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Patient and health worker shot with live ammunition during Gaza’s Great March of Return

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SabreenSabreen is a 28-year-old first responder and team leader of the Nabed Al-Hayat team, working east of Rafah in the south of the Gaza Strip. Sabreen established the independent team on 6 April 2018, soon after the beginning of Gaza’s Great March of Return. Her team of 13 at the start of demonstrations included Abdullah al-Qutati, who was shot and killed on 10 August while working to provide help to those injured. Today, the team comprises 12 first responders, though different team members have had to take leaves of absence from volunteering due to injuries sustained while working to deliver healthcare. The team works closely with the Ministry of Health field medical point.

On 27 September 2019, Sabreen was treating a child who had suffered gas inhalation close to the Gaza fence. While receiving care, the child was shot with live ammunition in his back, which penetrated into his abdomen. Sabreen remembers, “At first, I collapsed with grief and started crying. Then I straight away resumed providing first aid to him [the child] until he was transferred to the medical point. We were about 100 meters from the fence… He was under my care and I couldn›t believe they would shoot a child while a paramedic was treating him. After that, a journalist standing near me had a call from the Israeli side to convey a message to me that I should leave the place and that they would shoot warning bullets to our side. While leaving, they shot about ten bullets around me.” The child, 13 years old, was transferred to the European Gaza Hospital and admitted to the intensive care unit after surgery. 

Approximately 20 minutes after the child was shot, at around 6:10pm, Sabreen saw four injured persons close to the fence in need of assistance. She went forward to help and had begun to treat one of the persons when she was shot with live ammunition. The bullet went through her right forearm, severing a nerve in her hand, and into her abdomen. She had heavy bleeding from her liver and was rushed to hospital. At hospital, Sabreen was taken straight to the operating theatre to stop the bleeding. After the surgery, the doctors told her family that the bullet had lodged next to her spine and that intervening to remove it would risk additional health problems. Sabreen stayed at the hospital for four days under observation before she was discharged.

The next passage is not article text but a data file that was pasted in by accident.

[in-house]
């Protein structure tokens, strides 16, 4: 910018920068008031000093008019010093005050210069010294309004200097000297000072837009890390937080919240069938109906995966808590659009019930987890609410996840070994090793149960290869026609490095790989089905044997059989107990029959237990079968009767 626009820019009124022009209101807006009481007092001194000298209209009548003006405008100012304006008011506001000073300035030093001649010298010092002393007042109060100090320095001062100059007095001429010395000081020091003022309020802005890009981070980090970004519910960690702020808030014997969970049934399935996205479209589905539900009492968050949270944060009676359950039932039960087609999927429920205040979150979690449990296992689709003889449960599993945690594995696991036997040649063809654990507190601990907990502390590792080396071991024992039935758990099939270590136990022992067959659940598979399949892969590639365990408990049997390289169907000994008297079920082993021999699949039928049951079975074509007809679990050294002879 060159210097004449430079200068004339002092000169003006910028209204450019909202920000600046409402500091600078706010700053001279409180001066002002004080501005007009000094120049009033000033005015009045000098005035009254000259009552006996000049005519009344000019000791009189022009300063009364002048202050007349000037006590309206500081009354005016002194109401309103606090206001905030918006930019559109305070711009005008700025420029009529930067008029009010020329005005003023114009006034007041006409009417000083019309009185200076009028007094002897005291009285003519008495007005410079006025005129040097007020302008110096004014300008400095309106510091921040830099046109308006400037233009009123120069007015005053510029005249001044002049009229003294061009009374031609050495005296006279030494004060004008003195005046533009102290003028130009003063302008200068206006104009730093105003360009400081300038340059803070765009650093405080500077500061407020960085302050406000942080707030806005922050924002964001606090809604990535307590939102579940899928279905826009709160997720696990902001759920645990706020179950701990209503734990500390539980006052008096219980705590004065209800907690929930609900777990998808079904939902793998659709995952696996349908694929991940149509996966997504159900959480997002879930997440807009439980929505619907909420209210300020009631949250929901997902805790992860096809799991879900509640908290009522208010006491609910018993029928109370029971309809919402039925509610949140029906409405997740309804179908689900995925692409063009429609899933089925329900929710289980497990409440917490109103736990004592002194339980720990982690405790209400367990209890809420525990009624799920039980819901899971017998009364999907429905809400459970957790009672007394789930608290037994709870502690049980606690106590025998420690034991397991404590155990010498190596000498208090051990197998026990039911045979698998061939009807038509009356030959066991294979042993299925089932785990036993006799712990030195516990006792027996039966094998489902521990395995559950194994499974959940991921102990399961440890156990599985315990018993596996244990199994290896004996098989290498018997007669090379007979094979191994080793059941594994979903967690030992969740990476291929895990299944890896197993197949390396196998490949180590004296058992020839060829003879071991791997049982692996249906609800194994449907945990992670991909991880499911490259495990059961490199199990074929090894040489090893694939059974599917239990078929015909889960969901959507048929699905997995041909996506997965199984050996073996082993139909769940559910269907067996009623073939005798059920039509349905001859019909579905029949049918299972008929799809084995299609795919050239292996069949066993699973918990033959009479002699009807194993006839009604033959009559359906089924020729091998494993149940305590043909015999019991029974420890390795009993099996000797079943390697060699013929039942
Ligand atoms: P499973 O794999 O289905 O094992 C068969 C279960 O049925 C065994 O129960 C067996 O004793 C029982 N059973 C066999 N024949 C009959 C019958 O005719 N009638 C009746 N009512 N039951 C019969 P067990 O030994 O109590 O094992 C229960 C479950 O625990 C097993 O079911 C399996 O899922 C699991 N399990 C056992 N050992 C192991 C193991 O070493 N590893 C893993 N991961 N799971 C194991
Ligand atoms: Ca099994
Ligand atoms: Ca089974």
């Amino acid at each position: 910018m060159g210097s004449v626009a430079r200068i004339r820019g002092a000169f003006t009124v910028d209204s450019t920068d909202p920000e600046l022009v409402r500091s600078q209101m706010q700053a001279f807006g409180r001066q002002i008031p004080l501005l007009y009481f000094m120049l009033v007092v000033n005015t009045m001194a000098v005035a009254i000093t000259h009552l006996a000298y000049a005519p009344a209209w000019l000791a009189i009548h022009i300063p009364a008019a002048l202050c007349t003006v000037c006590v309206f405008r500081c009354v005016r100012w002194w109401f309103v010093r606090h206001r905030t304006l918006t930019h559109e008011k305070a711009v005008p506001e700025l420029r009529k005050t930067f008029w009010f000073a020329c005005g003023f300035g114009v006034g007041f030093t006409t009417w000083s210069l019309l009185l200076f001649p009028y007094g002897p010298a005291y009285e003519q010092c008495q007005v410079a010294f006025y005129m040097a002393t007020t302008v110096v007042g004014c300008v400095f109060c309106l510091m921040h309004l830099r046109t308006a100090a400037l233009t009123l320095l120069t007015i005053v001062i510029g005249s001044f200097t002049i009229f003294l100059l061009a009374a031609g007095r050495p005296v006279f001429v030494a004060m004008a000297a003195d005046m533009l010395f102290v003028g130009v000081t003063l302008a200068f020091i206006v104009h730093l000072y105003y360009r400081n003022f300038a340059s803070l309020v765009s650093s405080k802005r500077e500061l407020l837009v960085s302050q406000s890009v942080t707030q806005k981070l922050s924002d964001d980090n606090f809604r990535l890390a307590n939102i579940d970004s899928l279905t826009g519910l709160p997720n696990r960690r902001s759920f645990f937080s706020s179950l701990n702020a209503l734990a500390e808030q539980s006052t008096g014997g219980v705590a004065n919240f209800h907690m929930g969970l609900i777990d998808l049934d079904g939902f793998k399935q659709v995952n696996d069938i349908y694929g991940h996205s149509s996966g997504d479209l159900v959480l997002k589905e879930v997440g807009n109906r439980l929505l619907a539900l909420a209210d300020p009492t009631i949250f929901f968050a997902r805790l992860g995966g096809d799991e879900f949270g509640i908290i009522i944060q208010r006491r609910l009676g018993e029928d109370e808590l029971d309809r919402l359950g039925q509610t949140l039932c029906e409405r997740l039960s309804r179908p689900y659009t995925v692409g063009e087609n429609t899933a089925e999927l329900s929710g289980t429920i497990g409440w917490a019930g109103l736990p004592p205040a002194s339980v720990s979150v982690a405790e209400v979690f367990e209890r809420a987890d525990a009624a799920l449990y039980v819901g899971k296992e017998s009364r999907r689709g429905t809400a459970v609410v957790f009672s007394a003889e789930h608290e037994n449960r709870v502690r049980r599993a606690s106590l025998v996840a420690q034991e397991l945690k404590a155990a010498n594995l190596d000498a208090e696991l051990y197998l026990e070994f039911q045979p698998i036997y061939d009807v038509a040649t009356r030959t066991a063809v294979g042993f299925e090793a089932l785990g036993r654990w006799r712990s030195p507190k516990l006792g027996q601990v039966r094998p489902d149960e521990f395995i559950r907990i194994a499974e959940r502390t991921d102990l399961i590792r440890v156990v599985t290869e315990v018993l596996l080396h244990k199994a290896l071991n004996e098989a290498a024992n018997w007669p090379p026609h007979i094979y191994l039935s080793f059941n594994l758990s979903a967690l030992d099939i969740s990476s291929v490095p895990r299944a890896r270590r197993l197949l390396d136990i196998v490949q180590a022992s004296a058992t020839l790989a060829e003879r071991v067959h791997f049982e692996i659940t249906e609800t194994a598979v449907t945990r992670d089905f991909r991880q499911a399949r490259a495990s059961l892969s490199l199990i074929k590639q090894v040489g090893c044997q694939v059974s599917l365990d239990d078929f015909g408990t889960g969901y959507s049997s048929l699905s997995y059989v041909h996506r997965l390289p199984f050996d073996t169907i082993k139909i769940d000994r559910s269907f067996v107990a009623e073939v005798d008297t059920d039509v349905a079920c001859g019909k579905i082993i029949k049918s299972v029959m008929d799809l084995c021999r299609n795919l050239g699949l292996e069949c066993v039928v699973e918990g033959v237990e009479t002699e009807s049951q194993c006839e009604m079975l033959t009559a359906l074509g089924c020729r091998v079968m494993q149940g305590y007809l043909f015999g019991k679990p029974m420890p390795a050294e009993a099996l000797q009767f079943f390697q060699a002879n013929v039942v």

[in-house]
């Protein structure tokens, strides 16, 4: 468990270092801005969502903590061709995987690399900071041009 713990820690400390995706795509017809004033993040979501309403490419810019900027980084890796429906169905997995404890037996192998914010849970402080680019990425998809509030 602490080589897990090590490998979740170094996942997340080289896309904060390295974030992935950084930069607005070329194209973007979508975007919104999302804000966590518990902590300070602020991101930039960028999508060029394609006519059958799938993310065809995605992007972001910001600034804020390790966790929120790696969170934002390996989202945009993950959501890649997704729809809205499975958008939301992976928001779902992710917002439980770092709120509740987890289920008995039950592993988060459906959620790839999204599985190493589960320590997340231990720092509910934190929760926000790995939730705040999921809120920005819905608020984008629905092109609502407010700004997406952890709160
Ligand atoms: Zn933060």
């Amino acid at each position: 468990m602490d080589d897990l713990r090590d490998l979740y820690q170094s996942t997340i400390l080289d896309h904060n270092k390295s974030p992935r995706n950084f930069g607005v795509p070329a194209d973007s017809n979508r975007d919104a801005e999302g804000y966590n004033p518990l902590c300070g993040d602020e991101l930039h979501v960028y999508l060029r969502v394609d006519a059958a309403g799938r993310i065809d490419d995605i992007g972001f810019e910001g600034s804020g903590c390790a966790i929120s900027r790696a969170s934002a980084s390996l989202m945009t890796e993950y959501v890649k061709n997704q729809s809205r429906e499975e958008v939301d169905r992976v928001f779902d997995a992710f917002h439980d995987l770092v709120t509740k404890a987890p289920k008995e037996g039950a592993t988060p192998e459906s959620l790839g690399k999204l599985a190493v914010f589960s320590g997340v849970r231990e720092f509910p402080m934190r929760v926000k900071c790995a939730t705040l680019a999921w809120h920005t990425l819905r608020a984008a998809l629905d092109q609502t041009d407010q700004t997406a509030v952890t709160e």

Since her injury, Sabreen has become dependent on her husband and mother to move around. She can only stand with difficulty and needs to walk slowly, requiring help for most of her daily tasks. She suffers numbness in both her legs and has also lost some movements and feeling in her right hand.

Sabreen says, “It’s not my first injury. I was shot in my head with live ammunition a few months ago which affected my sight… I feel I am targeted as a paramedic and in Gaza we have never been truly protected. In spite of all the risks, I choose to be a first responder at the fence. I believe it is our responsibility to treat those who need our help and our skills.”

Sabreen’s doctors have sought to refer her out of Gaza for a second opinion regarding potential surgery. However, Sabreen has been denied a permit. 

Sabreen is married with a 7-year-old daughter who is at primary school. “After my injury, I haven’t been able to properly care for my daughter. Now my husband or my mother have to care for her. Sometimes my daughter has had to miss school when her father is at work. Really, it is so hard for me as a mother to be unable to care for my daughter as I want to. I never felt as disabled as when I was unable to help her.”

Sabreen sustained the 44th and 45th live ammunition injuries among health workers in the Gaza Strip since the start of the Great March of Return. From 30 March 2018 to 30 September 2019, three health workers have been killed and 832 injured in 550 recorded incidents against health staff and facilities in the Gaza Strip.